In an EMIR Research article, “Budget 2022 – towards a more comprehensive welfare system” (November 3, 2021), we had called for there to be put in place “a comprehensive and systematic welfare system that caters and meets the needs of all segments of society”.
Social protection and social security could be the pillar(s), among others, upon which our Welfare State can be constructed and developed.
A Welfare State is fully compatible and consistent with the concept of Keluarga Malaysia – which stresses inclusivity as one of the three features and is measured by the Key Happiness Outcome (KHO).
Indeed, Prime Minister Ismail Sabri Yaakob’s sub-theme of inclusivity extends beyond forging and fostering a sense of togetherness and belonging as well as emphasising a common destiny. It also entails promoting the principle of justice as the means by which Keluarga Malaysia is further strengthened. And by extension, inclusivity also presupposes and implies the bridging of existing economic/socio-economic gaps.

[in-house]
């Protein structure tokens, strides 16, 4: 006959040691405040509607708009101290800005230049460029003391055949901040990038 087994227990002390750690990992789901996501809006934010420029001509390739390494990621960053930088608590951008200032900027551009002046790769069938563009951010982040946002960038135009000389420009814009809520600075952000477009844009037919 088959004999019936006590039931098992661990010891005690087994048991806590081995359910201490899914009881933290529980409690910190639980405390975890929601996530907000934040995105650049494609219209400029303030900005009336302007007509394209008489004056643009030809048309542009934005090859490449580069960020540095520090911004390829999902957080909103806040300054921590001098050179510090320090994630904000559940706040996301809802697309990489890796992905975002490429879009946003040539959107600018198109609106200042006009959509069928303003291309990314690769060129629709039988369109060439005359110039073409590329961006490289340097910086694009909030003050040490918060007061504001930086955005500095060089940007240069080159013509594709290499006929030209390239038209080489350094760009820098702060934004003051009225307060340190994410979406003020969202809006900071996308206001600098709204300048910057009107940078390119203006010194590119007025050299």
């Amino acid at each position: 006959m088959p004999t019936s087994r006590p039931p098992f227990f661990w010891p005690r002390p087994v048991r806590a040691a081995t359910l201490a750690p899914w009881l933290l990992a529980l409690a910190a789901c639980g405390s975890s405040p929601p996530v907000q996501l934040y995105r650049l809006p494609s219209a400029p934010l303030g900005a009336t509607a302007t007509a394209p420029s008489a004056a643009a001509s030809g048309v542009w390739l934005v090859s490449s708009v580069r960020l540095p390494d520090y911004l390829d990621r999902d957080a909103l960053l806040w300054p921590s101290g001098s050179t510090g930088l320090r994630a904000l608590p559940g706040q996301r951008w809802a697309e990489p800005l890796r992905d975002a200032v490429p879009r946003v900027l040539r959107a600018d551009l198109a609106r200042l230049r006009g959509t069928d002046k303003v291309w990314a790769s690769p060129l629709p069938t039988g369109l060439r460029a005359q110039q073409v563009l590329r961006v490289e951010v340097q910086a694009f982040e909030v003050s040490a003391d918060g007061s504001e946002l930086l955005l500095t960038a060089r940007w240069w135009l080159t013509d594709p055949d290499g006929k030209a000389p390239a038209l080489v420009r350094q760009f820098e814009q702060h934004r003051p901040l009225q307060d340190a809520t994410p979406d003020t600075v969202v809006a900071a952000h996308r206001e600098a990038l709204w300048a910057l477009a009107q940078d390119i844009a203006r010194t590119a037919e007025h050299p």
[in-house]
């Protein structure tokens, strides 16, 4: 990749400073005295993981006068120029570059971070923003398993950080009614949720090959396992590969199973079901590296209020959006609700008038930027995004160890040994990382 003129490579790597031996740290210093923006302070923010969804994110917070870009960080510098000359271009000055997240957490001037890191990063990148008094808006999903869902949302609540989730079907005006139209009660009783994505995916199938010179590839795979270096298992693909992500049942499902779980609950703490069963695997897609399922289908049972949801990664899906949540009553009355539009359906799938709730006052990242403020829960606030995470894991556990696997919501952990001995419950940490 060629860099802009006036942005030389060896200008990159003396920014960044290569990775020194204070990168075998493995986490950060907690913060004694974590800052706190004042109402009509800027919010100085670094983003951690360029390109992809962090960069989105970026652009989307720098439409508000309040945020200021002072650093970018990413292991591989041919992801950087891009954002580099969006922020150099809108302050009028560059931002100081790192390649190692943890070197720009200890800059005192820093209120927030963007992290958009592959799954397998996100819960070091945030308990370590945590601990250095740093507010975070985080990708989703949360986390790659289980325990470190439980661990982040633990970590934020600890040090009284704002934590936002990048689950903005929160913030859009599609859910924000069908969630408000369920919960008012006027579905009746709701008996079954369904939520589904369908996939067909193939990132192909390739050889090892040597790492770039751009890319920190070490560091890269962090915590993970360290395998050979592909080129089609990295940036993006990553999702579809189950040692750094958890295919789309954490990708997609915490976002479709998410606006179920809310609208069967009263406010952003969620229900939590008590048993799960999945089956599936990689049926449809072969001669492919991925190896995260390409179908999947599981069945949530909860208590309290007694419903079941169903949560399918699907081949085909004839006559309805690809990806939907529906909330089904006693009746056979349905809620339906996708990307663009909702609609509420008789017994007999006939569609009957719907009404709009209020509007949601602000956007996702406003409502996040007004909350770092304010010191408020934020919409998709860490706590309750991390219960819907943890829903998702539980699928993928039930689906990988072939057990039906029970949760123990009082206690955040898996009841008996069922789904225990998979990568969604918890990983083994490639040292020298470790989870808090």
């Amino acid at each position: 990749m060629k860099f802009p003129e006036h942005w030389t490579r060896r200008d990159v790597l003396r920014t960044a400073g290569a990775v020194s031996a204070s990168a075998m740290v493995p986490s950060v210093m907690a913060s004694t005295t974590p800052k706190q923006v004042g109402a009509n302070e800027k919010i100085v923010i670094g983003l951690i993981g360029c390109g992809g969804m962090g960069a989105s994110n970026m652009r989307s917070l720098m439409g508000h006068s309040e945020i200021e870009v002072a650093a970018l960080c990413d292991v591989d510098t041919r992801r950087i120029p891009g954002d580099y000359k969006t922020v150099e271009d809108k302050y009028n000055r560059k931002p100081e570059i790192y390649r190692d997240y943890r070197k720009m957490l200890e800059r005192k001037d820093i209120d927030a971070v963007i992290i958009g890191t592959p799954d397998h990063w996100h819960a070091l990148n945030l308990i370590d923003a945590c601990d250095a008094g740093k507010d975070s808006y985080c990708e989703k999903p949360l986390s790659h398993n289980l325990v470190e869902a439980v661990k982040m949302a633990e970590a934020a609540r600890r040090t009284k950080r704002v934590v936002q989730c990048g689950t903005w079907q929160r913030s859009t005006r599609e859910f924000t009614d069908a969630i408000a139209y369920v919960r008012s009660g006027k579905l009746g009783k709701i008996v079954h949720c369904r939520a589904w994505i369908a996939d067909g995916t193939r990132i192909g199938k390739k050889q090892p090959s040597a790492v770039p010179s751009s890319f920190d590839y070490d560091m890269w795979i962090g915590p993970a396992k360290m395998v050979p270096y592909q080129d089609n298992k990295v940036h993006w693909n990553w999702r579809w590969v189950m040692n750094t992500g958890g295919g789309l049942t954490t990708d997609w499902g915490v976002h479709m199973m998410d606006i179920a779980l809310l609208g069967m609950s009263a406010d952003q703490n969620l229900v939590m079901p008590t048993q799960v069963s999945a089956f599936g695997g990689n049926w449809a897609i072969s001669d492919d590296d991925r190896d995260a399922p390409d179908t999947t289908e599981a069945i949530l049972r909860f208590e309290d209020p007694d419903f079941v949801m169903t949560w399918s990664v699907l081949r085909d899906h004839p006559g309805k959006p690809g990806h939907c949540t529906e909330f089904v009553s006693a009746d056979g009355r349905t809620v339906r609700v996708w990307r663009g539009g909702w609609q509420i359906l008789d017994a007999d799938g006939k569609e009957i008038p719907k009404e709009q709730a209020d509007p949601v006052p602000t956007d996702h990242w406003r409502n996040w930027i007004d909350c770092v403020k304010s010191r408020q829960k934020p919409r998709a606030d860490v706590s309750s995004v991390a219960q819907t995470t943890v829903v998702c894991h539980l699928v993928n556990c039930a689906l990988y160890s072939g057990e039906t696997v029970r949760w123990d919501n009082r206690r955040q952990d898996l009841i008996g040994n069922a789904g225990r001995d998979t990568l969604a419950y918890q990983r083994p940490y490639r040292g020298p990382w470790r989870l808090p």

A Welfare State can be instrumental in achieving this aspect or dimension of the Keluarga Malaysia philosophy.
At the same time, a Welfare State adapted and suited to the Malaysian context can be the concrete expression of the reconceptualisation of the affirmative action agenda as first outlined in an EMIR Research article, “Rethinking and reconceptualising the affirmative action agenda in Malaysia” (October 8, 2021).
Back then, we had urged that the Equitable Shared Prosperity (ESP) Vision should be unrelenting and unabashed in its focus and prioritisation of an affirmative action agenda that eliminates ethnic identification with affirmative action – thus turning the New Economic Policy (NEP) on its head.
A Welfare State would, in the same vein, function as that tangible and conspicuous demonstration that even in the elimination of ethnic identification with affirmative action, the vast majority of a needs-based agenda would still be the Bumiputeras.
At the heart of the social protection/social security pillar of the Welfare State would be the basic state pension (BSP)/universal state pension (USP) – which serves to complement the Employees Provident Fund (EPF).